This year has been forecasted to be pivotal for the growth of value-based care (VBC), which also is called value-based healthcare (VBHC). A recent report from S&P Global Ratings predicts the shift to VBC to gain traction in 2019, “…as cost pressures mount, payers continue to drive change and nontraditional players enter the healthcare arena. This increasing shift to a pricing model that is more dependent on quality and outcomes will be a major disruption to the health care industry, likely pressure sales growth and margins, and create new winners and losers.”
If you want your healthcare organization to be among the winners, you’ll need to understand and be fully prepared to implement the VBHC model. Providers like you will face new challenges with this reimbursement approach, and are using new tools and technologies to meet them, such as applications that enable you to better manage the health needs of patients under your care. The intent is to minimize needless spending for acute and emergency care and provide services to help those with chronic conditions better manage their diseases or conditions.
Increased interoperability will propel value-based care forward. With access to complete patient information, via “electronic medical records” and “electronic health records” (or “EMR” and “EHR”), a truly value-based healthcare system will finally realize its potential.
How value-based care differs from fee-for-service
Value-based care is simply the idea of improving quality and outcomes for patients. Reaching this goal is based on a set of changes in the ways patients receive care.
With a value-based healthcare delivery model providers, including hospitals and physicians, are paid based on patient health outcomes. Value-based care differs from a fee-for-service approach, where providers are paid based on the amount of healthcare services they deliver, not on how they help the patient.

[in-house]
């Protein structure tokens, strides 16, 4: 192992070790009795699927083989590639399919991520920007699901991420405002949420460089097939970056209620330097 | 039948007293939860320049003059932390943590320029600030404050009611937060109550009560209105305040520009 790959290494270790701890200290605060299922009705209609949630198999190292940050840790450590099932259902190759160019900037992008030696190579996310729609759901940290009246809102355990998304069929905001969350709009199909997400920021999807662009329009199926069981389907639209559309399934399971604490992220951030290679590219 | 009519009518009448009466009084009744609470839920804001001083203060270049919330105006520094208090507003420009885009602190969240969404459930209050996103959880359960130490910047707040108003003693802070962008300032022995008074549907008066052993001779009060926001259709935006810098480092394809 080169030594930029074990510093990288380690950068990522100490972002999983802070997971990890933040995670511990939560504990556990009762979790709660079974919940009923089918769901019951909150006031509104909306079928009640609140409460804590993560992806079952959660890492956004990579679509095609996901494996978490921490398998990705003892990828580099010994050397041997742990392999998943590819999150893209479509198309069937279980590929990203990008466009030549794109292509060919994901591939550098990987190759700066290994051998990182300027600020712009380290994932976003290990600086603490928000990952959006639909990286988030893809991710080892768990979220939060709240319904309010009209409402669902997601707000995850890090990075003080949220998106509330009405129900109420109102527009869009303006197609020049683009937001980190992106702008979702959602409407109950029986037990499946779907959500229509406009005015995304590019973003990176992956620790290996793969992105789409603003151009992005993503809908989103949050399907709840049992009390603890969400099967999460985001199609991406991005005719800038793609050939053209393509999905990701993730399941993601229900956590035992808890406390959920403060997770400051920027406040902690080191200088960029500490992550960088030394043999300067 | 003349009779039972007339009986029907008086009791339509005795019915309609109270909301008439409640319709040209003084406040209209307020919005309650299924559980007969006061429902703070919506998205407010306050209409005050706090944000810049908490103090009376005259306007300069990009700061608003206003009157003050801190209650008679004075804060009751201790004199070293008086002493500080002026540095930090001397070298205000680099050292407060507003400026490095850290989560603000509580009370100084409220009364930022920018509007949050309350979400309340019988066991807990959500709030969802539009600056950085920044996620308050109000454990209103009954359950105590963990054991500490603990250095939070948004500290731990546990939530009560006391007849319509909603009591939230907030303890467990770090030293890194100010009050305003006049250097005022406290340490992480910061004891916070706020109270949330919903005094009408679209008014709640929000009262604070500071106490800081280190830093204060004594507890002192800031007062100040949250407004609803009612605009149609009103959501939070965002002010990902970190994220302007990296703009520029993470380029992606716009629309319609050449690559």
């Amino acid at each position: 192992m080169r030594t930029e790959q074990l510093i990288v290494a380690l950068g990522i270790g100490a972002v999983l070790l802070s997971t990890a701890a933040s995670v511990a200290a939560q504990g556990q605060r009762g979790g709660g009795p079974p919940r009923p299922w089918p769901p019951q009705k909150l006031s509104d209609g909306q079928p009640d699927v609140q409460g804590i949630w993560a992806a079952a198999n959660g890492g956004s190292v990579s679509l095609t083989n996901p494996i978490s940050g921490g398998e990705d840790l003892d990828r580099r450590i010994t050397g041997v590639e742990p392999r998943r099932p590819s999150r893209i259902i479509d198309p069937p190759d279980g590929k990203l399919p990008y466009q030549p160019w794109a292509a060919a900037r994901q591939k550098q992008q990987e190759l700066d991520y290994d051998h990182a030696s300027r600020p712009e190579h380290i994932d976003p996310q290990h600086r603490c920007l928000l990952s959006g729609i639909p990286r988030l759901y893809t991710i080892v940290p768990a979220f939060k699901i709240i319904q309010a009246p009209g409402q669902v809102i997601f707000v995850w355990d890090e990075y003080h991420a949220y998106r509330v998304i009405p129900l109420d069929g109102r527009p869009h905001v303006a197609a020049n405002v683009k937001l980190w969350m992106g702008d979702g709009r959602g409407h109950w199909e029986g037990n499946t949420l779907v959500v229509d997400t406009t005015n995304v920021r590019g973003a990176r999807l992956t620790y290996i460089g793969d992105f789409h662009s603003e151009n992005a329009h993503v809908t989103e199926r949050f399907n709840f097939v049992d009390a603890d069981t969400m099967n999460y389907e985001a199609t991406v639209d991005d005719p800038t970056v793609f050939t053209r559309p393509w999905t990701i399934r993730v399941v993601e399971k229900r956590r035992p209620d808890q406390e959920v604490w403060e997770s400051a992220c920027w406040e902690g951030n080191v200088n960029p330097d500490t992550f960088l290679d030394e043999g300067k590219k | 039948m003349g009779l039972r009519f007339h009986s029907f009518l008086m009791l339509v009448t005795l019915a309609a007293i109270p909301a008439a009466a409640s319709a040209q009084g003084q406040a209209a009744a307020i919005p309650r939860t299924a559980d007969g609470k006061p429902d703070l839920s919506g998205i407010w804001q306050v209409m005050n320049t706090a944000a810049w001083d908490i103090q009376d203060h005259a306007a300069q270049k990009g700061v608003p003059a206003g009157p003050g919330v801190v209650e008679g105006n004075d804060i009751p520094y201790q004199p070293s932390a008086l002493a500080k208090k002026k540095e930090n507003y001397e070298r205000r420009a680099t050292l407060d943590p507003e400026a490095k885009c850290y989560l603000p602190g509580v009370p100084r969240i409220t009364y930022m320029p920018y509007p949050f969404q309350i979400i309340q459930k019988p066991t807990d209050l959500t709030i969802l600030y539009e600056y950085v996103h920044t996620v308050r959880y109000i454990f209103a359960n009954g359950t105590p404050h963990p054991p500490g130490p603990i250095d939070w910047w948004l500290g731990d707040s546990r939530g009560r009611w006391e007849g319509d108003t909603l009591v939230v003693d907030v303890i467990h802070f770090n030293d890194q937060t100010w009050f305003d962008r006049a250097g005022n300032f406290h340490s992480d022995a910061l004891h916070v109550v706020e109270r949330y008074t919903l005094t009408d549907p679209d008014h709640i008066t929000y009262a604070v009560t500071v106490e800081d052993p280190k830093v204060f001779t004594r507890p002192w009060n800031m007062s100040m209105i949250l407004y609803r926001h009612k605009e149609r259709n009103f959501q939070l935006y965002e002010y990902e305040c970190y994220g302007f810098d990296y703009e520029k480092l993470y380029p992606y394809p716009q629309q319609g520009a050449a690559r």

This means that with value-based care, healthcare organization are held accountable for the care they deliver. And they are compensated on the patient results of their care, not on how many tests and treatments are ordered.
With value-based care it comes down to delivering quality over quantity.
Why there is a shift to value-based care
A recent report showed that forty-seven percent of healthcare business was tied to value-based care by the end of 2017, according to HealthPayerIntelligence. That source reported results of a recent Health Care Transformation Task Force (HCTTF) study showing that more and more payers and providers are shifting their contracts away from fee-for-service arrangements, representing a steady increase to value-based care over time.
This upward trend appears encouraging for payers and providers who believe that paying for performance is the industry’s most promising strategy for controlling costs, which, at face value, leads to better health and better care for patients.
Another reason for the shift is that the Centers for Medicare and Medicaid Services (CMS) recently finalized an overhaul that will base any payments on a value-based care model by 2020.
Additionally, employers are turning to employee health plans that stress patient outcomes, especially ones that are value-based. These businesses have found that through enhanced reporting and collaboration, doctors can identify areas to gain efficiencies, reduce unnecessary care, and most importantly, improve patient satisfaction and health. With the cost of care better controlled companies can save money on health plans.